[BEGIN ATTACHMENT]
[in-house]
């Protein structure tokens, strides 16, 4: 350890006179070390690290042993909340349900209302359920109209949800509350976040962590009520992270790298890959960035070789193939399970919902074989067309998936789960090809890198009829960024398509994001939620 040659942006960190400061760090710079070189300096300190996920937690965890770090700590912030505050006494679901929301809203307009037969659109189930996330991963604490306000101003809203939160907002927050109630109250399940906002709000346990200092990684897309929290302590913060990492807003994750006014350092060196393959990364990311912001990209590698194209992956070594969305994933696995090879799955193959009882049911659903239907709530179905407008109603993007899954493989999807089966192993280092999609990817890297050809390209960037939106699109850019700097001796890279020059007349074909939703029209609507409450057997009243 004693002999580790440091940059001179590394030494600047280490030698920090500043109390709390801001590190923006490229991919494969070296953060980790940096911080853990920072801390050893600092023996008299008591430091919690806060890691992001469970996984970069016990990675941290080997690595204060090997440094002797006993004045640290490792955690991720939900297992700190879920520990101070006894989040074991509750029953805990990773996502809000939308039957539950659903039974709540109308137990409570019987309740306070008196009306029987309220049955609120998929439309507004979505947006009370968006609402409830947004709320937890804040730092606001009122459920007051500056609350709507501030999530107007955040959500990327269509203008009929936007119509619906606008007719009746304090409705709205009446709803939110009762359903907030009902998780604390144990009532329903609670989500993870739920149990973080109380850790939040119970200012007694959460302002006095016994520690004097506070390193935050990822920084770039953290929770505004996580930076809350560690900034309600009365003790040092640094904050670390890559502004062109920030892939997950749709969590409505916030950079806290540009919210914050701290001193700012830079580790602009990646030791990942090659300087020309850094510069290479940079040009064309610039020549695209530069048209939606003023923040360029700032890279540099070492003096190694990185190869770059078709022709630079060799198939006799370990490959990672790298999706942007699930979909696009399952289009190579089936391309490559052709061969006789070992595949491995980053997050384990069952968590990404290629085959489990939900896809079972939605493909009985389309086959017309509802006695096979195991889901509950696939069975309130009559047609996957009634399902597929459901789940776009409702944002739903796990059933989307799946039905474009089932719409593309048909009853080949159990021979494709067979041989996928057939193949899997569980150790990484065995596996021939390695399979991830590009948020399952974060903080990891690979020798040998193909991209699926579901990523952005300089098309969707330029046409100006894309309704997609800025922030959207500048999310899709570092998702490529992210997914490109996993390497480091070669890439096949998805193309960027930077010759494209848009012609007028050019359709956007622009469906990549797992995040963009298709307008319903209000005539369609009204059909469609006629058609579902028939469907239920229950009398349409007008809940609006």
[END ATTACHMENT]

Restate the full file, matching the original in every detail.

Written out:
[in-house]
């Protein structure tokens, strides 16, 4: 350890006179070390690290042993909340349900209302359920109209949800509350976040962590009520992270790298890959960035070789193939399970919902074989067309998936789960090809890198009829960024398509994001939620 040659942006960190400061760090710079070189300096300190996920937690965890770090700590912030505050006494679901929301809203307009037969659109189930996330991963604490306000101003809203939160907002927050109630109250399940906002709000346990200092990684897309929290302590913060990492807003994750006014350092060196393959990364990311912001990209590698194209992956070594969305994933696995090879799955193959009882049911659903239907709530179905407008109603993007899954493989999807089966192993280092999609990817890297050809390209960037939106699109850019700097001796890279020059007349074909939703029209609507409450057997009243 004693002999580790440091940059001179590394030494600047280490030698920090500043109390709390801001590190923006490229991919494969070296953060980790940096911080853990920072801390050893600092023996008299008591430091919690806060890691992001469970996984970069016990990675941290080997690595204060090997440094002797006993004045640290490792955690991720939900297992700190879920520990101070006894989040074991509750029953805990990773996502809000939308039957539950659903039974709540109308137990409570019987309740306070008196009306029987309220049955609120998929439309507004979505947006009370968006609402409830947004709320937890804040730092606001009122459920007051500056609350709507501030999530107007955040959500990327269509203008009929936007119509619906606008007719009746304090409705709205009446709803939110009762359903907030009902998780604390144990009532329903609670989500993870739920149990973080109380850790939040119970200012007694959460302002006095016994520690004097506070390193935050990822920084770039953290929770505004996580930076809350560690900034309600009365003790040092640094904050670390890559502004062109920030892939997950749709969590409505916030950079806290540009919210914050701290001193700012830079580790602009990646030791990942090659300087020309850094510069290479940079040009064309610039020549695209530069048209939606003023923040360029700032890279540099070492003096190694990185190869770059078709022709630079060799198939006799370990490959990672790298999706942007699930979909696009399952289009190579089936391309490559052709061969006789070992595949491995980053997050384990069952968590990404290629085959489990939900896809079972939605493909009985389309086959017309509802006695096979195991889901509950696939069975309130009559047609996957009634399902597929459901789940776009409702944002739903796990059933989307799946039905474009089932719409593309048909009853080949159990021979494709067979041989996928057939193949899997569980150790990484065995596996021939390695399979991830590009948020399952974060903080990891690979020798040998193909991209699926579901990523952005300089098309969707330029046409100006894309309704997609800025922030959207500048999310899709570092998702490529992210997914490109996993390497480091070669890439096949998805193309960027930077010759494209848009012609007028050019359709956007622009469906990549797992995040963009298709307008319903209000005539369609009204059909469609006629058609579902028939469907239920229950009398349409007008809940609006």